Eigenvalue theorem

Main Question or Discussion Point

Theorem: Let A be in $$M_n_x_n(F)$$. Then a scalar $$\lambda$$ is an eigenvalue of A if and only if $$det(A - \lambda I_n) = 0$$.

Proof: A scalar lambda is an eigenvalue of A if and only if there exists a nonzero vector v in F^n such that lambda*v, that is (A - \lambda I_n)(v) = 0. By theorem 2.5, this is true if and only if A - \lambda I_n is not invertible (since it's not 1-1 or onto). However, this result is equivalent to the statement that det(A - \lambda I_n) = 0."

Question: Can someone please explain to me how something not being invertible implies that the determinant of such a "thing" is equal to 0?? In particular "By theorem 2.5, this is true if and only if A - \lambda I_n is not invertible (since it's not 1-1 or onto). However, this result is equivalent to the statement that det(A - \lambda I_n) = 0."

Theorem 2.5: Let T be a linear transformation T: V-->W where V and W are vector spaces of equal finite-dimension. Then T is 1-1 <==> T is onto <==> rank(T) = dim(V).

Thanks a lot,

JL

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jbunniii
Homework Helper
Gold Member
The key question you're asking doesn't really have anything to do with eigenvalues.

A square matrix is invertible if and only if its determinant is nonzero.

Or, equivalently, a square matrix is singular (i.e., non-invertible) if and only if its determinant is zero.

Why does a singular matrix have zero determinant?

The easiest answer is a geometric argument.

If we start with a unit cube, i.e., the set of all n x 1 vectors whose elements are all in the range [0,1], then the matrix maps that cube to a parallelpiped. The volume of that parallelpiped is precisely the absolute value of the determinant of the matrix.

So what happens if the matrix is singular? That means that its columns are not linearly independent, which means that its rank is less than n. The rank is the same as the dimension of the column space, which is the same as the dimension of the parallelpiped that is the image of the unit cube.

Thus for a singular matrix, the parallelpiped is of smaller dimension than the unit cube, meaning one or more of its dimensions got "flattened." Thus its (n-dimensional) volume is zero, thus the determinant of the matrix is zero.

That's not a proof, but I think it's the clearest way to explain what is going on.

To PROVE that a singular matrix has determinant zero, you need to use the properties of the determinant function, specifically these two:

(1) If you multiply a row or column of A by a constant c, then the determinant of the resulting matrix is c*det(A)

(2) If you add a multiple of one row to another row (or a multiple of a column to another column), then the determinant is unchanged.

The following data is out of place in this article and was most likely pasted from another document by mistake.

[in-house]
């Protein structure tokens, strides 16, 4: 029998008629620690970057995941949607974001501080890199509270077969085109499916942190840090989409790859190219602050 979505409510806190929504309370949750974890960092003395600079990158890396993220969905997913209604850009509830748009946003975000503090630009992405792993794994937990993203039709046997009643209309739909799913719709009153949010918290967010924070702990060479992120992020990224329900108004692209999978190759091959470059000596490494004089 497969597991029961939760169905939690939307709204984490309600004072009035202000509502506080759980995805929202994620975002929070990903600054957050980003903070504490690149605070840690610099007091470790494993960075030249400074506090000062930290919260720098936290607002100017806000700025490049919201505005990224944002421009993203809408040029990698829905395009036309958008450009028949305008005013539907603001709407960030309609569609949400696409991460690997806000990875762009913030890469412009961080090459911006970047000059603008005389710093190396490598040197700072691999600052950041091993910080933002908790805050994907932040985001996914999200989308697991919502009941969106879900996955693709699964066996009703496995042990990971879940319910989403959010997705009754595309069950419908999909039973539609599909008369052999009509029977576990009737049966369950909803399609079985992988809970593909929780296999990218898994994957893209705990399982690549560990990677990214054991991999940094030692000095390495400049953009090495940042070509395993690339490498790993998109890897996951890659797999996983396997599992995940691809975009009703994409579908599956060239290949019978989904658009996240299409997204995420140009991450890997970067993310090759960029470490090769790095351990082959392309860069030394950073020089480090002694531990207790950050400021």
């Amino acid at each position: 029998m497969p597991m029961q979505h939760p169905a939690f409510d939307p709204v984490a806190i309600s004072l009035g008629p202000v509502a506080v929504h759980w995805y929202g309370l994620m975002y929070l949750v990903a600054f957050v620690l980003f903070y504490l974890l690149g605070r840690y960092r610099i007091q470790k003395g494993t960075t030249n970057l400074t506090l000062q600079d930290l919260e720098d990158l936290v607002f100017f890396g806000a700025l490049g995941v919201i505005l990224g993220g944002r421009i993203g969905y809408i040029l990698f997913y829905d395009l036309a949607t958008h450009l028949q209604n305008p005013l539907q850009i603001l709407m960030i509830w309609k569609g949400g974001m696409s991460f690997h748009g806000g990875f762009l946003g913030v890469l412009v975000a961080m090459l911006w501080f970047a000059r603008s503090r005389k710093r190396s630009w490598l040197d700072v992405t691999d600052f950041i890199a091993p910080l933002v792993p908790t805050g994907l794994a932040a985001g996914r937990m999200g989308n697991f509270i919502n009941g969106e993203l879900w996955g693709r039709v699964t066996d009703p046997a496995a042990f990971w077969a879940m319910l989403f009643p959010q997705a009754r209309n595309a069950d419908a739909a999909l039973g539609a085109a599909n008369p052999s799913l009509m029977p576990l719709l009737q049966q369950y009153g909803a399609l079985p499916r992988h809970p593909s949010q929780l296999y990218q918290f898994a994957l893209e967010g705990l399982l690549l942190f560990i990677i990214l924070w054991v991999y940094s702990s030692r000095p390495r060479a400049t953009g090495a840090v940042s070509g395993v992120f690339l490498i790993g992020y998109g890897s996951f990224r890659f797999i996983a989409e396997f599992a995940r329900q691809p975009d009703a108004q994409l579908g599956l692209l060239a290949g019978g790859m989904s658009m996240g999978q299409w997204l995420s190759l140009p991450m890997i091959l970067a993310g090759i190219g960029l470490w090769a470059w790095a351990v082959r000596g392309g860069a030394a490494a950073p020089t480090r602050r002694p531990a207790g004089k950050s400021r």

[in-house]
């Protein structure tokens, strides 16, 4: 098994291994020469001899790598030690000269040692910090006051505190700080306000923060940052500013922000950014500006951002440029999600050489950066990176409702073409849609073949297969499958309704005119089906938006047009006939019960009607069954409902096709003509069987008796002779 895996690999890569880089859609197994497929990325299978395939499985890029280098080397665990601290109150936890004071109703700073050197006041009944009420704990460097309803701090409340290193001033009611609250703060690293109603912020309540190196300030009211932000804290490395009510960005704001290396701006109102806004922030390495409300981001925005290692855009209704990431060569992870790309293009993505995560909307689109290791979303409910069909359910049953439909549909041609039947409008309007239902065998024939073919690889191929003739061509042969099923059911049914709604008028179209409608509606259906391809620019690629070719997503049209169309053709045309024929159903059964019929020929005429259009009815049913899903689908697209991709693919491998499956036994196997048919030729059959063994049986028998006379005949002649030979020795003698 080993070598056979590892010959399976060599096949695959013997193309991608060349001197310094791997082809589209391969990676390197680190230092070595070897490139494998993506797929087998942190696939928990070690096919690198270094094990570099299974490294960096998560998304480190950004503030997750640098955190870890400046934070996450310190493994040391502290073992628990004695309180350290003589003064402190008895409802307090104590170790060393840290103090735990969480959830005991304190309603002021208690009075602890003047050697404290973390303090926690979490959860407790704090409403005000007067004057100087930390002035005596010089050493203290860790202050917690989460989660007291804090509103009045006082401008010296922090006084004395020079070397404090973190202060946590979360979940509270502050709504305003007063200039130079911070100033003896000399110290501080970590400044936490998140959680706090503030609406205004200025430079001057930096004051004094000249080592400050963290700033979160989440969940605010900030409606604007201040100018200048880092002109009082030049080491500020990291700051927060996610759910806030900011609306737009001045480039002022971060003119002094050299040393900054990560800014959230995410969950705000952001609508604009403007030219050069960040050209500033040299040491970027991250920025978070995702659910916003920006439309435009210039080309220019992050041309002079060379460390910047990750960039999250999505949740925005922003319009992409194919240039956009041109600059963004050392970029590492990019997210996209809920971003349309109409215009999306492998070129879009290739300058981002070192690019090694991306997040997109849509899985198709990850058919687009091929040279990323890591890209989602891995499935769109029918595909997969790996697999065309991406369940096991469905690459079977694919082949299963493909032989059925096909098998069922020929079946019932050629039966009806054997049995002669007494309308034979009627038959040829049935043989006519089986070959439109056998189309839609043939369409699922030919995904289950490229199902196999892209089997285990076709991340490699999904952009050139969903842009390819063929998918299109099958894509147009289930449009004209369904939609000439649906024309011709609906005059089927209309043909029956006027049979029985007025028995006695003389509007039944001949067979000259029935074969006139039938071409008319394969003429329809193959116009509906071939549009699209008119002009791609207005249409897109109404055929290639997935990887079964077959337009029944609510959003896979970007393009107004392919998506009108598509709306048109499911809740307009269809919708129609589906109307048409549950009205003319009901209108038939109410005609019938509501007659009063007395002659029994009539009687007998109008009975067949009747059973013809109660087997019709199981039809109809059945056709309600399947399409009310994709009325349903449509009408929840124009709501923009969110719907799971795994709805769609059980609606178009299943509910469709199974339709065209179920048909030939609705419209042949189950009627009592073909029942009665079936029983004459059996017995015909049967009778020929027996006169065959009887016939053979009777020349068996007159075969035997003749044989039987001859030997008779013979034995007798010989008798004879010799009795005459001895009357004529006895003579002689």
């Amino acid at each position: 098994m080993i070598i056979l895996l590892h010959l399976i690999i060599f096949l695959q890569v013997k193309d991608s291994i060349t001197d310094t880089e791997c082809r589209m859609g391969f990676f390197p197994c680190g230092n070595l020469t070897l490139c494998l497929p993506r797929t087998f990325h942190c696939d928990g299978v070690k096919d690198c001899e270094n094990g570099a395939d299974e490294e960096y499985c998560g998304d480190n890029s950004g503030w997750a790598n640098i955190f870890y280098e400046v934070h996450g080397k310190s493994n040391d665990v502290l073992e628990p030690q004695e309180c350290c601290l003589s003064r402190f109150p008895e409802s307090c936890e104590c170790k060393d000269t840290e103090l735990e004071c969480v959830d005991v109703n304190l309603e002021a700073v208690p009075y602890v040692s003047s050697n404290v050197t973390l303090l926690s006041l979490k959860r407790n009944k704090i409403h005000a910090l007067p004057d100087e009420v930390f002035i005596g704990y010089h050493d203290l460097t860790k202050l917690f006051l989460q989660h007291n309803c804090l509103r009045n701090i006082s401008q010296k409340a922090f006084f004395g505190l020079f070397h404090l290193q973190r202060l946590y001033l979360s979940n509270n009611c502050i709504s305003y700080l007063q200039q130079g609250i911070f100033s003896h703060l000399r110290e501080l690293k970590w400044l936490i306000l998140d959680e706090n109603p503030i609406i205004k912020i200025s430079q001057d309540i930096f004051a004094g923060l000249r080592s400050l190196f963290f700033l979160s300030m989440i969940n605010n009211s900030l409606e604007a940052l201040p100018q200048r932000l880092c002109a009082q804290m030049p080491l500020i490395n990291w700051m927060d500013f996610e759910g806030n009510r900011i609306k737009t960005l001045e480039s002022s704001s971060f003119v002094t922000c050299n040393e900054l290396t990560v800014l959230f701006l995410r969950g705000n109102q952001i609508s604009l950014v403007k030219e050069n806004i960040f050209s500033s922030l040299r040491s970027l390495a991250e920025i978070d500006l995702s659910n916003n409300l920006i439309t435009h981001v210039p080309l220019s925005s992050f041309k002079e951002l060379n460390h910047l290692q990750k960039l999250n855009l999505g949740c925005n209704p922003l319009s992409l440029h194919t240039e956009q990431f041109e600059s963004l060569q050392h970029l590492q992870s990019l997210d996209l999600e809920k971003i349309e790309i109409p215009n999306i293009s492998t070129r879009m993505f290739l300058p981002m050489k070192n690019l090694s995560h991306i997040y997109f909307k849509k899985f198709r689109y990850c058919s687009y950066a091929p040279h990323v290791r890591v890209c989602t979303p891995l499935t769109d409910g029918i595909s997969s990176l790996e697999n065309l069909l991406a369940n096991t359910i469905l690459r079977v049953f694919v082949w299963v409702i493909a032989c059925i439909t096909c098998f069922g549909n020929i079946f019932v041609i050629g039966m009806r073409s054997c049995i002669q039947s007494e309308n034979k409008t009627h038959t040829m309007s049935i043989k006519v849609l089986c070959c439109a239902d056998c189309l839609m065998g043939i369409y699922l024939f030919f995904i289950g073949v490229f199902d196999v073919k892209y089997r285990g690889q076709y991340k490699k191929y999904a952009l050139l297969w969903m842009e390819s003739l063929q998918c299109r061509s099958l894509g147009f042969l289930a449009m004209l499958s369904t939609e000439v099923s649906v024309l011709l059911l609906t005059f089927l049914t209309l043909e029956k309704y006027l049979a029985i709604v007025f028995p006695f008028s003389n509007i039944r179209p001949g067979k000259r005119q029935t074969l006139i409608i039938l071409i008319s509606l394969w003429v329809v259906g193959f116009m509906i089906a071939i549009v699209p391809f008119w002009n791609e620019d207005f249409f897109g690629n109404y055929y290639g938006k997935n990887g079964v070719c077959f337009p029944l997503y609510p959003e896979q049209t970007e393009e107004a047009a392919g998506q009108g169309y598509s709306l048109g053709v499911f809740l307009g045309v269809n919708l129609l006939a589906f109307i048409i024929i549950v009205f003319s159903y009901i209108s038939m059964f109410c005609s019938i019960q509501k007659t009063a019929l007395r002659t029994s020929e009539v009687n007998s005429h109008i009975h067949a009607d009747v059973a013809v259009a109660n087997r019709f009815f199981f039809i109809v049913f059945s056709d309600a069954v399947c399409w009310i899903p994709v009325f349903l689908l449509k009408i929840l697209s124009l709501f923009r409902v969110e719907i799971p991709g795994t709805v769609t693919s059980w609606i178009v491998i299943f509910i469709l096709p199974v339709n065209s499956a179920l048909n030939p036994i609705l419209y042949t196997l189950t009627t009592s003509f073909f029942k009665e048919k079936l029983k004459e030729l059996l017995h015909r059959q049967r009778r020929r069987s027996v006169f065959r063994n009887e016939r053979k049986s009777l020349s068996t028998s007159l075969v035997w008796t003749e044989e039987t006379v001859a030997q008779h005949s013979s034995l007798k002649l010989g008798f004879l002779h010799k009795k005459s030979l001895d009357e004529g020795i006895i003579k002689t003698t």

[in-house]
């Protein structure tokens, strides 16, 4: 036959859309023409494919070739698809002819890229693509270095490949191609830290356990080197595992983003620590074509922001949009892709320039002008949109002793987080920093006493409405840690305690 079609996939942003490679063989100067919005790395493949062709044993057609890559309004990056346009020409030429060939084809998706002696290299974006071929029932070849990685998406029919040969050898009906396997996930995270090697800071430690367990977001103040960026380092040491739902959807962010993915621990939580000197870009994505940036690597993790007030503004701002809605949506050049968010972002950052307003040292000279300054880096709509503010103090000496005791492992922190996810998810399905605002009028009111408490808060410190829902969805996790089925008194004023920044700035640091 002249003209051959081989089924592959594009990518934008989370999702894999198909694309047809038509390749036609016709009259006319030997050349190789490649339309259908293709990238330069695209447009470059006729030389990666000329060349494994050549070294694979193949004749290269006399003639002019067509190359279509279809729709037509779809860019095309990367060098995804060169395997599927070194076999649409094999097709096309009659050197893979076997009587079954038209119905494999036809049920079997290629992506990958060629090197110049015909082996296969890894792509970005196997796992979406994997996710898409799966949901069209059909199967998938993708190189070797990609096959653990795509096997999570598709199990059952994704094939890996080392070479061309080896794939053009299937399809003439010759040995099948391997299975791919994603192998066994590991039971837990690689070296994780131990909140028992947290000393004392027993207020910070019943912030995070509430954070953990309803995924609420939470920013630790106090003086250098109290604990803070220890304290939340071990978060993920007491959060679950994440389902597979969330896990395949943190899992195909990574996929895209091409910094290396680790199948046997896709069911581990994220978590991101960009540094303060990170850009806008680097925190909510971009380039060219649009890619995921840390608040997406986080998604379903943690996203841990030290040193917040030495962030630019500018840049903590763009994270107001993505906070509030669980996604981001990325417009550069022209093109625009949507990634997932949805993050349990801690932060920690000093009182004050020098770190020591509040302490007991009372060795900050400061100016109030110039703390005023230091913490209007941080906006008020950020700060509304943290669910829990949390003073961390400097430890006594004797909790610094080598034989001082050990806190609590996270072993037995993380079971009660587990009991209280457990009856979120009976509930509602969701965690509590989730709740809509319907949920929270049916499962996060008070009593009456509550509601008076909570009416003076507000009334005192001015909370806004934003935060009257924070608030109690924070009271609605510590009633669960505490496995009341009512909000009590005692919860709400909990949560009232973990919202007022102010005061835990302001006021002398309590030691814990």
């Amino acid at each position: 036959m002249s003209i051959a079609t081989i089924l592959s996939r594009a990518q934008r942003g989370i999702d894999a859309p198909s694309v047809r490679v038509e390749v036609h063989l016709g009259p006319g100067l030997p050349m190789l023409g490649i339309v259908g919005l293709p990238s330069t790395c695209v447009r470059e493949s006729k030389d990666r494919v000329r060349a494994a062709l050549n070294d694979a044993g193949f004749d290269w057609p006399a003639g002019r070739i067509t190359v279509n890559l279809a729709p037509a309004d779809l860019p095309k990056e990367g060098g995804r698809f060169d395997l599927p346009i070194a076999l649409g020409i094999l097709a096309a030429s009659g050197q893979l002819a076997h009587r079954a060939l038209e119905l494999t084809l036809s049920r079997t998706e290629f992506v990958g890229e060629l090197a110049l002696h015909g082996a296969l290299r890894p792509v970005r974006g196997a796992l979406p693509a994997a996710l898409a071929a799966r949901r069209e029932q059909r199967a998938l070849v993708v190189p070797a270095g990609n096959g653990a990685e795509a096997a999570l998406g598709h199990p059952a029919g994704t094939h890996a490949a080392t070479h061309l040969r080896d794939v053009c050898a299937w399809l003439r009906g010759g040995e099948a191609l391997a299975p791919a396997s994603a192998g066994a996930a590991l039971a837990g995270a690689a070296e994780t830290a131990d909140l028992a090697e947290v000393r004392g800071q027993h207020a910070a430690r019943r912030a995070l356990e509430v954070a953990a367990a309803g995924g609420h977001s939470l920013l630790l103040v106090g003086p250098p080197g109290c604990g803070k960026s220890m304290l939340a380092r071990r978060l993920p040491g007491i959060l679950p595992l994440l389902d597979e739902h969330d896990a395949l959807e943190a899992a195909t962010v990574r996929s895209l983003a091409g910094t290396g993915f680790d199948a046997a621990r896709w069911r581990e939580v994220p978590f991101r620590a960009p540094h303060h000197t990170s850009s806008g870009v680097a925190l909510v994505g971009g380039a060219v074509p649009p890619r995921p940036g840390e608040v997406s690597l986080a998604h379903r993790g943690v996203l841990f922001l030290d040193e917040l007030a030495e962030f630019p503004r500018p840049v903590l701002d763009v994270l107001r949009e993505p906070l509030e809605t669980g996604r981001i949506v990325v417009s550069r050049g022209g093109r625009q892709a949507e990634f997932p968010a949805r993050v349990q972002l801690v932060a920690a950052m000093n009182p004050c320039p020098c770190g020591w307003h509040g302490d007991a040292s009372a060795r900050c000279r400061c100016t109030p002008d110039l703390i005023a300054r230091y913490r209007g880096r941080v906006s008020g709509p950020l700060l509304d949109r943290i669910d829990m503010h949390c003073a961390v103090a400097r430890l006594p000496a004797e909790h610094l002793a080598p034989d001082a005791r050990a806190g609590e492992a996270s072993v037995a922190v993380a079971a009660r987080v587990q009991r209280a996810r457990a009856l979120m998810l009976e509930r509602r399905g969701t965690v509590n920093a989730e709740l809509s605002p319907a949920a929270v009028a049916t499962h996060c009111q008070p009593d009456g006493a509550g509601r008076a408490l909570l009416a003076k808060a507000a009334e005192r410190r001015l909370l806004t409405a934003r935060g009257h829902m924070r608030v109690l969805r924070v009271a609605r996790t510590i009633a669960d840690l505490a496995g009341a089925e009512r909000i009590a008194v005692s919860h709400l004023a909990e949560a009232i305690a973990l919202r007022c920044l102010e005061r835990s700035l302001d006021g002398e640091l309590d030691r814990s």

You can use the fact that a singular matrix does not have linearly independent columns (or rows). Thus one of them can be written as a linear combination of the others. You can then do some manipulations of the type in property (2) which leave the determinant unchanged, such that one of the rows or columns is all zeros. Then by property (1) (with c = 0), the determinant must be 0.

HallsofIvy
Homework Helper
A little simpler, I think: det(AB)= det(A)det(B). If A is invertible then det(A)det(A-1)= det(I)= 1. Neither det(A) nor det(A-1) can be 0 since then that product would be 0, not 1. Conversely, if the determinant is 0, A cannot have an inverse since, what ever A-1 might be, then we would have det(A)det(A-1)= 0(det(A-1))= 0, not 1.

jbunniii
Homework Helper
Gold Member
A little simpler, I think: det(AB)= det(A)det(B). If A is invertible then det(A)det(A-1)= det(I)= 1. Neither det(A) nor det(A-1) can be 0 since then that product would be 0, not 1. Conversely, if the determinant is 0, A cannot have an inverse since, what ever A-1 might be, then we would have det(A)det(A-1)= 0(det(A-1))= 0, not 1.
Yes, that's much simpler!

There's another proof that is a bit too circular to be used in this case, but what the heck, this isn't the homework forum and I find this one easy to visualize (once you get a feel for what eigenvalues are).

The proof uses the fact the determinant of a matrix is the product of its eigenvalues.

A matrix is singular if and only if

Ax = 0 = 0x for some nonzero x, which means precisely that 0 is an eigenvalue of A (and x is an eigenvector).

Thus a matrix is singular if and only if 0 is one of its eigenvalues, which is true if and only if the PRODUCT of eigenvalues (which is the determinant) is zero.

Yes, that's much simpler!

There's another proof that is a bit too circular to be used in this case, but what the heck, this isn't the homework forum and I find this one easy to visualize (once you get a feel for what eigenvalues are).

The proof uses the fact the determinant of a matrix is the product of its eigenvalues.

A matrix is singular if and only if

Ax = 0 = 0x for some nonzero x, which means precisely that 0 is an eigenvalue of A (and x is an eigenvector).

Thus a matrix is singular if and only if 0 is one of its eigenvalues, which is true if and only if the PRODUCT of eigenvalues (which is the determinant) is zero.
Looking at the above briefly, I notice that HallsOfIvy has a very short-clear proof. For now I will take this, but I like the fact we can visualize this geometrically.

Thanks again,

JL

I believe the easier is to say: IF A is a singular matrix (non invertible) its determinant must be 0, since the determinant of matrix A is the same as the product of all the eigenvalues of A, then A can only be invertible if that product is 0, and the only way a product turns 0 is if one of the numbers is 0 that is if one of the eigenvalues is 0